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Roadless areas get protection – for now

A federal judge has blocked the Bush administration from allowing development on 50 million acres of backcountry.

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Six years after the Bush administration came to office seeking to reverse Bill Clinton's order for protecting roadless areas on federal lands, the issue continues to smolder.

A federal judge has blocked the administration from lifting protections on nearly 50 million acres of backcountry. Several governors are suing Uncle Sam over the issue. And other governors are pushing ahead with their own plans to balance environmental protection with mining, logging, oil and gas development, and other commercial uses.

At stake are vast areas of federal land, most of it forested tracts across the Ameri-can West where the sound of road-building bulldozers has never been heard. Environmentalists say such areas are valuable for wildlife habitat, preserving water and air quality, and providing a wildernesslike experience. Many hunters and fishermen want them kept pristine as well.

But many areas also are potential sources of timber, minerals, gas, and oil. Developing such natural resources can be done in a way that protects the environment, administration and industry officials assert.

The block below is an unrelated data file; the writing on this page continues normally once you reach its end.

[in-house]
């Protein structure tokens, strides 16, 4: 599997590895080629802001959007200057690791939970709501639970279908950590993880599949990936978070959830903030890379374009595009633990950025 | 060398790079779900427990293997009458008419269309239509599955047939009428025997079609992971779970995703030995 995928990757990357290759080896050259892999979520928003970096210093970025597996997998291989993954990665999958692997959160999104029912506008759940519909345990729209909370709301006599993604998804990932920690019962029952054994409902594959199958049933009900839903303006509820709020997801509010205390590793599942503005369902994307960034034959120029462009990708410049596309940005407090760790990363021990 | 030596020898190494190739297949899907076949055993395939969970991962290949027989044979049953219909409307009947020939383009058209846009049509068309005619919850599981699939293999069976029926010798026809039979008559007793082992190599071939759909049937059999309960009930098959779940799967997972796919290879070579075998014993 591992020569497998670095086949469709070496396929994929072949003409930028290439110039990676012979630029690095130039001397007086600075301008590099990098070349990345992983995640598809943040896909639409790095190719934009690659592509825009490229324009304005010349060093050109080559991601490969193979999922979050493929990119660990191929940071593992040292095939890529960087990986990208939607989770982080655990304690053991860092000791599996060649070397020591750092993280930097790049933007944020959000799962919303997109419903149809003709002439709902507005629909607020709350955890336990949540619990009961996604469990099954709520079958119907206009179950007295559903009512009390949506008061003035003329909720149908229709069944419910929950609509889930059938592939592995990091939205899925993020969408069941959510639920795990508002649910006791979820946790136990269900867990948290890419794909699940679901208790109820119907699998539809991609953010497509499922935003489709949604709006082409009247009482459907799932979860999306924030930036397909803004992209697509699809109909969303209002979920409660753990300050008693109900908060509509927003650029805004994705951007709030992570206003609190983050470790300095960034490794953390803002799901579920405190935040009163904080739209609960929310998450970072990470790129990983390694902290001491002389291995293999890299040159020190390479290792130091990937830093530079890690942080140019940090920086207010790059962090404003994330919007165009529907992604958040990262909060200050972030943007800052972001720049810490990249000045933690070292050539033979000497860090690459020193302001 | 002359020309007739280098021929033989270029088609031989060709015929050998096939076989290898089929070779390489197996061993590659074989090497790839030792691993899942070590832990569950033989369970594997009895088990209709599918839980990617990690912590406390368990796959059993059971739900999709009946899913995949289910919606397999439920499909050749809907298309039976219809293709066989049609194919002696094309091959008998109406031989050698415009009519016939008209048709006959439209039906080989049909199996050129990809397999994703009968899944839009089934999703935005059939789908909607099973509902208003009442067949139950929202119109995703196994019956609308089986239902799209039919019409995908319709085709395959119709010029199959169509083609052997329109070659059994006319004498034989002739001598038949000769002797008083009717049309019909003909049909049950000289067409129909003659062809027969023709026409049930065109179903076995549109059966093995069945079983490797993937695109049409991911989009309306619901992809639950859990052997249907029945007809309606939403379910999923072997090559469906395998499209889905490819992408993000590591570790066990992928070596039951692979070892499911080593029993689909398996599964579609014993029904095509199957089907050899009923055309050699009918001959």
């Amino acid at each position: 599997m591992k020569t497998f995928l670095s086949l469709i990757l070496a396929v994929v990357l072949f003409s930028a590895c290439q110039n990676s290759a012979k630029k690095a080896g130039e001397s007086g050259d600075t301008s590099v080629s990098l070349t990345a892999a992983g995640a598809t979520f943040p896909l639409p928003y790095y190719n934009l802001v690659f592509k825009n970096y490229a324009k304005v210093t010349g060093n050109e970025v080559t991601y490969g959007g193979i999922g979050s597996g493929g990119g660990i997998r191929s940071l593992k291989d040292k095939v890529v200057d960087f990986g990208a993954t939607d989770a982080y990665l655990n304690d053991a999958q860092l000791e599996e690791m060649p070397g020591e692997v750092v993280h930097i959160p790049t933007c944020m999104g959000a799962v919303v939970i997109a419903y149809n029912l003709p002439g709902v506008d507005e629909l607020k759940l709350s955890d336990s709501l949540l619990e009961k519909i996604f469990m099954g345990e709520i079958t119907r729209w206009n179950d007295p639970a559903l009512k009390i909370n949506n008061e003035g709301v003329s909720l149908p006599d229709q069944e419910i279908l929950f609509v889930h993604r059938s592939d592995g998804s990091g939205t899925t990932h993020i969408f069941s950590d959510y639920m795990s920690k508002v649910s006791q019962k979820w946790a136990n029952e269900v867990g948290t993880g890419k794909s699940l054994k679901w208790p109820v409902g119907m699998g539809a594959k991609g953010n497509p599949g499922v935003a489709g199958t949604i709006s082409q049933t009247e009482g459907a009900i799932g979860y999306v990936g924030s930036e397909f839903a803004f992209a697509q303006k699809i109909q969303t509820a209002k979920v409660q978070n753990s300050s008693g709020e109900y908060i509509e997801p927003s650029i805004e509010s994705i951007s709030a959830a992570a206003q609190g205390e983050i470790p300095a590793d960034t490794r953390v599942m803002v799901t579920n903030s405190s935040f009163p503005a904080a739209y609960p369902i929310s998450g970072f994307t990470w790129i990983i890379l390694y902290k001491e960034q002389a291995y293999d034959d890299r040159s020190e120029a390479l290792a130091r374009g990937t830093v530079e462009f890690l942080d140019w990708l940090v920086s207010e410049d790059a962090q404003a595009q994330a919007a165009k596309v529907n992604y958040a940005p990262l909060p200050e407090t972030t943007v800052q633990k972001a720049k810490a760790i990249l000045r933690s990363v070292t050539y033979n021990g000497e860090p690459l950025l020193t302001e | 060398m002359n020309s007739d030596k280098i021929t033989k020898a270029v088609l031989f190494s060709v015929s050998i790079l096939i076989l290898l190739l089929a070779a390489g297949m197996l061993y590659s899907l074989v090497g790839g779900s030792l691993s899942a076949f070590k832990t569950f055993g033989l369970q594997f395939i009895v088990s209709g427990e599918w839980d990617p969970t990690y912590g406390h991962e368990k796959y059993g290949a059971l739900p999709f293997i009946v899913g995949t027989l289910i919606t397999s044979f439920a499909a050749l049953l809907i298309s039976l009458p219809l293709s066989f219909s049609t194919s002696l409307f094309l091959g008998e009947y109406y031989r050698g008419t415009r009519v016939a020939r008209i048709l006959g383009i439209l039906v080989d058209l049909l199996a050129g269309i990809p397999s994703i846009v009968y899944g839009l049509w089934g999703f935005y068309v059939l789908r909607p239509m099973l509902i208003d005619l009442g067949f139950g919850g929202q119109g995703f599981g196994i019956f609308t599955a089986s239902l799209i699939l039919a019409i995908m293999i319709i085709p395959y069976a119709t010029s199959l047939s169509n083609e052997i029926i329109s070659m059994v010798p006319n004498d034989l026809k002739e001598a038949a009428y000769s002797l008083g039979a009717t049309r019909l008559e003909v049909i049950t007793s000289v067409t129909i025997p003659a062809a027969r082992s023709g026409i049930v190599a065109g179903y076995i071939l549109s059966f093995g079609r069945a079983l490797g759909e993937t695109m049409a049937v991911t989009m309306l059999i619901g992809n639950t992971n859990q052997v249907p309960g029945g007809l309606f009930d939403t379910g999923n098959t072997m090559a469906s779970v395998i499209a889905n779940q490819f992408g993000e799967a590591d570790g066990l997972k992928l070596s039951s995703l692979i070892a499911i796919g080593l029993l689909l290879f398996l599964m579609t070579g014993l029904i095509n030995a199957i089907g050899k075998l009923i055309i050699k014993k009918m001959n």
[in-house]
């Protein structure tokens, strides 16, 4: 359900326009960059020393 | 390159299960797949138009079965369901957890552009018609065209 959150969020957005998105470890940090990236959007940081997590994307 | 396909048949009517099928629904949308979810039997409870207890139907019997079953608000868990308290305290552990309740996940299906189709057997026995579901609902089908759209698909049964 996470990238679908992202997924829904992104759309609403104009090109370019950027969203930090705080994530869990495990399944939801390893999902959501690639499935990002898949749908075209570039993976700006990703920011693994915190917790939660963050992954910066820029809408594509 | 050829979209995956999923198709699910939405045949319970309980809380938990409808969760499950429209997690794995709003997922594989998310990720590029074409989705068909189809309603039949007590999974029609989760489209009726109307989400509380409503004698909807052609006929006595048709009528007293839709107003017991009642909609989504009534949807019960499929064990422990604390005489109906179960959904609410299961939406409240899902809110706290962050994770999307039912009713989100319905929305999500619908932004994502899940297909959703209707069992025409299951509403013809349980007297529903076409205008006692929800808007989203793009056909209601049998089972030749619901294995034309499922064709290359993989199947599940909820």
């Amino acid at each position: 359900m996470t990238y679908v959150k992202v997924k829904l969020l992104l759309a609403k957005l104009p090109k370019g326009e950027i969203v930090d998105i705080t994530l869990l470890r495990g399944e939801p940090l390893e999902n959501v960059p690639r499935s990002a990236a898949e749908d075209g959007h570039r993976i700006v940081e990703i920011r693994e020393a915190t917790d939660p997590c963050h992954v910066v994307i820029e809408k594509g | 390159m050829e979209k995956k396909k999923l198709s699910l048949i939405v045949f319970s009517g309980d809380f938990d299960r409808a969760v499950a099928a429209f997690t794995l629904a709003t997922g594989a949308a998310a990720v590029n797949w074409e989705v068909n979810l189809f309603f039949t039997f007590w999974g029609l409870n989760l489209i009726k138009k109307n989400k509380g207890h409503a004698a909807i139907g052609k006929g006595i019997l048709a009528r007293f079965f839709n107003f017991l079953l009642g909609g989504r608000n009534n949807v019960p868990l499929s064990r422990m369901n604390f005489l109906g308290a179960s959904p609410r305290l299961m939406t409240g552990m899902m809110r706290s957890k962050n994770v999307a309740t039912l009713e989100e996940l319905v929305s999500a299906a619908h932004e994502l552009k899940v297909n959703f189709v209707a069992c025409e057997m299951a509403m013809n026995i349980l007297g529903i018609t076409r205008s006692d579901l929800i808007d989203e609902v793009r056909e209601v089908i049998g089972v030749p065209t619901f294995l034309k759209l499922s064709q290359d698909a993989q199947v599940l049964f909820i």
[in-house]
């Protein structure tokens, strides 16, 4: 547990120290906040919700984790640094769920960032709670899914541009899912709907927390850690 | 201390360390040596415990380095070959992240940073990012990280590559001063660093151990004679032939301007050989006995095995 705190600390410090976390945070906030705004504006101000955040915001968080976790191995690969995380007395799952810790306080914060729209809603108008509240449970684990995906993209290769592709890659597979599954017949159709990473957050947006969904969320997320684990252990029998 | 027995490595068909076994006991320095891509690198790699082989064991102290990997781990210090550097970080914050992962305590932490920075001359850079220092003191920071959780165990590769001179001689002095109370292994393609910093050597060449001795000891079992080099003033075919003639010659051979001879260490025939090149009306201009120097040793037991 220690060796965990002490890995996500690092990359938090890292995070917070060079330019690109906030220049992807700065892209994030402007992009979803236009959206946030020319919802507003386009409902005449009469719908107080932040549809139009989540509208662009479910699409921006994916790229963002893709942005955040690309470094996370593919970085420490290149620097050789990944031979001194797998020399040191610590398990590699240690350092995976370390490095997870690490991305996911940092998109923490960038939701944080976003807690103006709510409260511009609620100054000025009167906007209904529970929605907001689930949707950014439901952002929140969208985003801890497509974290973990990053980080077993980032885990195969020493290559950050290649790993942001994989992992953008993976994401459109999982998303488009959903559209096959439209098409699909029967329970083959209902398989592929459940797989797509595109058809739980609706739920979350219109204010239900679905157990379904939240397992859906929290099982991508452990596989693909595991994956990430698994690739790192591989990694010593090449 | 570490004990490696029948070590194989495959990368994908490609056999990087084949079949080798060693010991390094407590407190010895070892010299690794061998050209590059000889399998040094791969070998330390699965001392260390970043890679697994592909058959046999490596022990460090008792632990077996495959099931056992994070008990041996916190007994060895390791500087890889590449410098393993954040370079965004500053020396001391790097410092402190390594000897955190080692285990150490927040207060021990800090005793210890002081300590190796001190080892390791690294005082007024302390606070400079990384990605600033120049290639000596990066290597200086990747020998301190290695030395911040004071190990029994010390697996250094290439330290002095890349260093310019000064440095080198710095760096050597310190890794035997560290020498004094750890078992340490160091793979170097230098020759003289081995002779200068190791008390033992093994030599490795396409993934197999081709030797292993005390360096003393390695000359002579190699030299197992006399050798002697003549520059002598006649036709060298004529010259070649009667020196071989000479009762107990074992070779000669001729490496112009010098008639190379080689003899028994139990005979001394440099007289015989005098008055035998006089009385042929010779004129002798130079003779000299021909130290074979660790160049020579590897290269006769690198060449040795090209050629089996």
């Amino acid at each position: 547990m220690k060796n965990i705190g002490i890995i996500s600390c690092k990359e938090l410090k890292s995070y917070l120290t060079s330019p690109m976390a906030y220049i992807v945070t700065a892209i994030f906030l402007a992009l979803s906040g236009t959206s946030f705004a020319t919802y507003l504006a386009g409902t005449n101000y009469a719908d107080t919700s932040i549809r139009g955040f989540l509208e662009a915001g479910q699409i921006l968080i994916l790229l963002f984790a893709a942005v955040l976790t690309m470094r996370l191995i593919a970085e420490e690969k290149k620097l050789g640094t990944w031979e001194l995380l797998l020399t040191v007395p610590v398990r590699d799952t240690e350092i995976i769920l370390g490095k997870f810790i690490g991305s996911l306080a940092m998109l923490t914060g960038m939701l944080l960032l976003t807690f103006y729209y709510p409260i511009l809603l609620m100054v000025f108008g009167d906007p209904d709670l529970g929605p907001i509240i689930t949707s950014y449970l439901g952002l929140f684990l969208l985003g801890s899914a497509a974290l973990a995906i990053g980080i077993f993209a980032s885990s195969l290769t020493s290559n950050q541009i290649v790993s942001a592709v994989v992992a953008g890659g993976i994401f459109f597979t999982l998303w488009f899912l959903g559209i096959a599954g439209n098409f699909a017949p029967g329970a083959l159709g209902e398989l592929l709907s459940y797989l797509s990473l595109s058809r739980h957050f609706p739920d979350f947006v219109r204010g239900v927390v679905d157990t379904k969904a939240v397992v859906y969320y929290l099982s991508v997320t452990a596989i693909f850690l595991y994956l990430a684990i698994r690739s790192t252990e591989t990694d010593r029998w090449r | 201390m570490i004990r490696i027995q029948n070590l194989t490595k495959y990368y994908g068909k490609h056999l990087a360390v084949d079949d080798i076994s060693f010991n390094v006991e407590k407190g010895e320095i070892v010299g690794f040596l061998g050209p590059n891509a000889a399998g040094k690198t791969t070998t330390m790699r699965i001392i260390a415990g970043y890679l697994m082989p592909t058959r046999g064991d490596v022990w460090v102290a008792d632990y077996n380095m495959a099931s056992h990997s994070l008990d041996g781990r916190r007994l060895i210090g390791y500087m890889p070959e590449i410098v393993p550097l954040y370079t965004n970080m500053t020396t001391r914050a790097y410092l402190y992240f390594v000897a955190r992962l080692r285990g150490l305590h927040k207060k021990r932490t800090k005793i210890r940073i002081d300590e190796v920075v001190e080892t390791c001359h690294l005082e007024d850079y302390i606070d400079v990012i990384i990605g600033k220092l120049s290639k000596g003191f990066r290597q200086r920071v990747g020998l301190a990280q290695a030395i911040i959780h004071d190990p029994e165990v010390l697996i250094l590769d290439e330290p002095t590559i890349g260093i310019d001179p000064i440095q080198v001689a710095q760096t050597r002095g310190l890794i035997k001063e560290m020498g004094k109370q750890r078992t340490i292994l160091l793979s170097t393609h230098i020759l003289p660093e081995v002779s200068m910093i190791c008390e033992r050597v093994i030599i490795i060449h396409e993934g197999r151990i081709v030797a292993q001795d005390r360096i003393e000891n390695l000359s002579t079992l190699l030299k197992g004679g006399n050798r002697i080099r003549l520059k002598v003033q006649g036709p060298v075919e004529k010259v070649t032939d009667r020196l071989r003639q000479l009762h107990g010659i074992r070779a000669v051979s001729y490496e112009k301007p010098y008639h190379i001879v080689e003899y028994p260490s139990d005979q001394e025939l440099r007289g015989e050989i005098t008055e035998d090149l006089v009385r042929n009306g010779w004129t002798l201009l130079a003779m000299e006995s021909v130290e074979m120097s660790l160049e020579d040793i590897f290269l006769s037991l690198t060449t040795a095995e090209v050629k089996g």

Like many environmental issues, sorting out this one has involved lengthy lawsuits.

In September, US Magistrate Elizabeth Laporte in San Francisco ruled that the Bush administration's repeal of the 2001 Roadless Area Conservation Rule, as the Clinton order is called, violates both the Endangered Species Act and the National Environmental Policy Act.

In another opinion last week, Judge Laporte blocked plans to extract natural resources in roadless areas, including some 300 controversial oil and gas leases in seven western states the US Forest Service issued in recent years.

Administration officials made "a clear error of judgment" in attempting to open up roadless areas without the proper environmental assessments, Laporte ruled.

The administration had sought to require governors to petition Washington if they wanted to protect federal roadless land in their states. Laporte ruled that illegal as well. But not before governors in Virginia, North and South Carolina, New Mexico, and California had petitioned the federal government for full protection of roadless areas in their states.

Meanwhile, governors in other states – Idaho, Colorado, and Utah among them – want to lift or ease some of the restrictions imposed by the Clinton rule.


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